São Paulo to Build Greenest Highway Viaduct You Have Ever Seen
What do you do with an ugly piece of architecture? There seems to be one spot in most big cities where, through neglect or happenstance, something built for the city transforms into an eyesore. One such place is the Minhocão viaduct undersection in São Paulo, Brazil.
The viaduct was originally built back in 1971 during a period of rapid growth, but the noise and pollution from the elevated highway soon became made it apparent that this wasn’t quite all it was cracked up to be. So, in order to fix this urban eyesore, Franco-Brazilian firm Triptyque Architecture asked the community for its input, then came up with a new plan to transform the ugly viaduct underside into an attractive public space, while simultaneously reducing the pollution from cars.
The main feature of the new space is plants. These aren’t just ferns sitting in a concrete pot by the road, though—these plants were specifically chosen because they clean the air they bring in and put out a lot of oxygen, and will be placed, hanging, from the underside of the raised highway. Using the architects’ plan, the firm estimates that the plants would reduce carbon emissions in the area by a fifth.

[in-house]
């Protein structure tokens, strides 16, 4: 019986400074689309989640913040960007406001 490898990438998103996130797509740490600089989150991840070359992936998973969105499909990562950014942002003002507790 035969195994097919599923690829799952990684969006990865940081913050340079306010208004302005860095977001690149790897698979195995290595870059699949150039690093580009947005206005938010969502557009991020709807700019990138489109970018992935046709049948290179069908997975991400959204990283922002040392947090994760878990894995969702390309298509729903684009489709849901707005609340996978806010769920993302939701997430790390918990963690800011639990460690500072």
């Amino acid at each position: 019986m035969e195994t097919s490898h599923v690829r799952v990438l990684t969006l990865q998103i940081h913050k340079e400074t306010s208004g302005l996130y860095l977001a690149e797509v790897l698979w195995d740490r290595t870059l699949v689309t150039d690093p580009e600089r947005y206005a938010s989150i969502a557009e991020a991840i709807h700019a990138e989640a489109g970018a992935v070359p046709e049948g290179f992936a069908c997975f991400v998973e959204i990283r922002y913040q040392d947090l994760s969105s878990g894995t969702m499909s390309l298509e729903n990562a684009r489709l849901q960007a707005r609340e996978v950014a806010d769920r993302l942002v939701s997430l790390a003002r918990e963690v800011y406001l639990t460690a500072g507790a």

To help keep up this living scenery, the plan is to open the covered area as much as possible to allow in natural light, while also funneling water from a natural water harvesting system to water the plants and clean the surface areas. These will be coupled with bike paths, benches, planters, tables, and four designated blocks to house culture, food, services, and shops to make the area that was once such an eyesore into a welcoming urban environment.
News Source: Inhabitat.com
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